Super Bowl V Review: Colts vs. Cowboys
By Loot, NFL Handicapper, Lootmeister.com
Date: January 17, 1971
Site: Orange Bowl, Miami, Florida
Point-Spread: Baltimore Colts -2.5/Dallas Cowboys +2.5
Score: Baltimore Colts 16, Dallas Cowboys 13
MVP: LB Chuck Howley
This was the first Super Bowl involving a totally-unified NFL. Former NFL teams Pittsburgh, Cleveland, and Baltimore joined the AFL to give each conference 13 teams. It would be the second superbowl for the Colts, who had lost two years ago in a titanic upset to the Jets. It would be the first of 7 Super Bowl appearances for the Cowboys, who would have to wait until the following season to notch their first win.
Super Bowl 5 itself was terribly sloppy, especially considering that the winning team turned the ball over 7 times. Penalty flags were flying all over the field, as the Cowboys alone got flagged 10 times at the cost of 133 yards. The MVP award went to a linebacker on the losing team, to further illustrate the lack of any great play, with no one putting up great stats. No team scored from 7:53 in the second quarter to 7:35 of the 4th quarter. Nevertheless, Super Bowl 1971 is notable for being the first Super Bowl that actually had any suspense--with the final and deciding score coming at the very end of the game.
Baltimore compiled an 11-2-1 season record, while Dallas was 10-4. The Colts defeated the Bengals 17-0 and the Steelers 27-17 to get into their second Super Bowl. Dallas beat Detroit by the odd score of 5-0 and the San Francisco 49ers 17-10 to get to the big game. Super Bowl 1971 was the third of the first 5 Super Bowls to be held in Miami’s Orange Bowl. Baltimore, having self-destructed in their first Bowl attempt, looked to make amends.
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Aging Johnny Unitas led the way for the Colts in the big game, with a deep running game and a passing game that featured the best in the business in WR John Mackey. Big Bubba Smith was still wreaking havoc on the line with feared Ted Hendricks in the middle. Dallas was going with gutsy QB Craig Morton, who had tools on offense like lightning-fast WR Bob Hayes and a slew of good backs who had filled in well with RB Calvin Hill out for the year. Dallas featured the “Doomsday Defense”-- a shutdown unit that had been air-tight in the final half of the season.
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First Half: Each team struggled early on this Super Bowl Sunday to gain much offensive foothold. Cowboys LB Chuck Howley picked off Johnny Unitas, but the Cowboys could not capitalize. Forced to punt, Dallas defensive back Cliff Harris recovered a fumble deep in Baltimore territory. Dallas couldn’t get a touchdown, despite starting at the Baltimore 9-yard line and had to settle for a Mike Clark field goal to go up 3-0.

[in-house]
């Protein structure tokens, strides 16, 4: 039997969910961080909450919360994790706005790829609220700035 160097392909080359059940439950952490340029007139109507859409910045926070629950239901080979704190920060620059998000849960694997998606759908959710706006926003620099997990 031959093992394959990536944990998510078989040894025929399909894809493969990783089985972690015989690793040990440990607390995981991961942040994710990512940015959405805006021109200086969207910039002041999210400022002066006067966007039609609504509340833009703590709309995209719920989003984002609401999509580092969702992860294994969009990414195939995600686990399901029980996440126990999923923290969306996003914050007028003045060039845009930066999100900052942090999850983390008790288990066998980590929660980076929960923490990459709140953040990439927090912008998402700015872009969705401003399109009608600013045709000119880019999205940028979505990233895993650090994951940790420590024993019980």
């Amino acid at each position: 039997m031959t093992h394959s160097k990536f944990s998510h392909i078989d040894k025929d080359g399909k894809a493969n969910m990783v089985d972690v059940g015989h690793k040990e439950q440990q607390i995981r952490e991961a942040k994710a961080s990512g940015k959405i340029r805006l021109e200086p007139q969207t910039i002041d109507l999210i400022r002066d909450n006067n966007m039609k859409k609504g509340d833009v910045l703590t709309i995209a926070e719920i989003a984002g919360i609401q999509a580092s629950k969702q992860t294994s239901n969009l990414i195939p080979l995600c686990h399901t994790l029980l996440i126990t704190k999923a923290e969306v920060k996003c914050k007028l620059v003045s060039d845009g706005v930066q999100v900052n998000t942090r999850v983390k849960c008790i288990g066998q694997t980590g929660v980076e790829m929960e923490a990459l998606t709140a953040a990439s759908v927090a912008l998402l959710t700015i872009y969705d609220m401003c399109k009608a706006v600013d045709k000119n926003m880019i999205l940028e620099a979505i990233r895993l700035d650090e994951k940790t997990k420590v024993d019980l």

A 47-yard Morton throw to Bob Hayes again got the Cowboys deep into Baltimore territory, but a resolute Colts defense pushed Dallas back and forced them to settle for another field goal to take the score to 6-0. Then the Colts finally got some good fortune in the big game. A deflected pass went off Baltimore receiver Eddie Hinton and defender Mel Renfro’s hands, before being snared by John Mackey, who ran it in from 75 yards. A missed field goal had the score knotted at 6 apiece.
A Unitas fumble gave Dallas the ball again, who answered with a touchdown of their own, when RB Duane Thomas caught a 7-yard pass from Morton to go up 13-6. Unitas was then hit as he threw a pick and knocked out of the game, paving the way for Earl Morrall, who was the goat of Super Bowl III. The Cowboys failed to score off the turnover. The Colts then took the ball all the way down the field, only to painfully turn the ball over on downs after having a first down on the Dallas 2-yard line.
Second Half: The second half was plagued by turnovers, penalties, and controversial calls, as the game became quite unsightly. Back and forth it went, with neither team able to score despite being painfully close. At 13-6, Baltimore safety Rick Volk picked off Craig Morton and returned it to the Dallas 3-yard line. The Colts punched it in and it was now tied up at 13 each.
Dallas had great field position late in the game, but penalties and miscues cost them. A pass intended for Dan Reeves (who never seemed to thrive in Super Bowls, either as a coach or player) went through his hands and was intercepted by Mike Curtis. With the ball now on the Dallas 28-yard line. Jim O’Brien was then able to atone for his missed extra point by kicking the winning 32-yard field goal with 5 seconds left.
In the end, it was a suspenseful game, but one that was so sloppy--it is not remembered as a being a particularly good game. The Colts earned their Super Bowl glory, while Dallas, who won the following superbowl, got some much-needed big game experience en route to becoming one of the great big game teams.